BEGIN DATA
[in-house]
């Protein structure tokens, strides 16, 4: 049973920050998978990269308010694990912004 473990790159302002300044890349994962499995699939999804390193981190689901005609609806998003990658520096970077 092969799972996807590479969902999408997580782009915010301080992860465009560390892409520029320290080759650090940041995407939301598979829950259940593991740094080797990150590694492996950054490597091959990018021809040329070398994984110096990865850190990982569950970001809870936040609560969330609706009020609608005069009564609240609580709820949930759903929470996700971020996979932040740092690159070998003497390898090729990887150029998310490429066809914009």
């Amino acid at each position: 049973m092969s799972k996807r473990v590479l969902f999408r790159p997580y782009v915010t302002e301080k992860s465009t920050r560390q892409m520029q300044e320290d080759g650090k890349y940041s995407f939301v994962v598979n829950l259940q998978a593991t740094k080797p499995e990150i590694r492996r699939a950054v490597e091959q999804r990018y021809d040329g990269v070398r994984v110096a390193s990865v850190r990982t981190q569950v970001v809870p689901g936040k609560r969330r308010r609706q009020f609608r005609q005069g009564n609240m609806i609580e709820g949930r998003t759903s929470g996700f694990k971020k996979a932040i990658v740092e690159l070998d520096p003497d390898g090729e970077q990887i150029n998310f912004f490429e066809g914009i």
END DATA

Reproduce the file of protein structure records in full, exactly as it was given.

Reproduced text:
[in-house]
């Protein structure tokens, strides 16, 4: 049973920050998978990269308010694990912004 473990790159302002300044890349994962499995699939999804390193981190689901005609609806998003990658520096970077 092969799972996807590479969902999408997580782009915010301080992860465009560390892409520029320290080759650090940041995407939301598979829950259940593991740094080797990150590694492996950054490597091959990018021809040329070398994984110096990865850190990982569950970001809870936040609560969330609706009020609608005069009564609240609580709820949930759903929470996700971020996979932040740092690159070998003497390898090729990887150029998310490429066809914009």
């Amino acid at each position: 049973m092969s799972k996807r473990v590479l969902f999408r790159p997580y782009v915010t302002e301080k992860s465009t920050r560390q892409m520029q300044e320290d080759g650090k890349y940041s995407f939301v994962v598979n829950l259940q998978a593991t740094k080797p499995e990150i590694r492996r699939a950054v490597e091959q999804r990018y021809d040329g990269v070398r994984v110096a390193s990865v850190r990982t981190q569950v970001v809870p689901g936040k609560r969330r308010r609706q009020f609608r005609q005069g009564n609240m609806i609580e709820g949930r998003t759903s929470g996700f694990k971020k996979a932040i990658v740092e690159l070998d520096p003497d390898g090729e970077q990887i150029n998310f912004f490429e066809g914009i």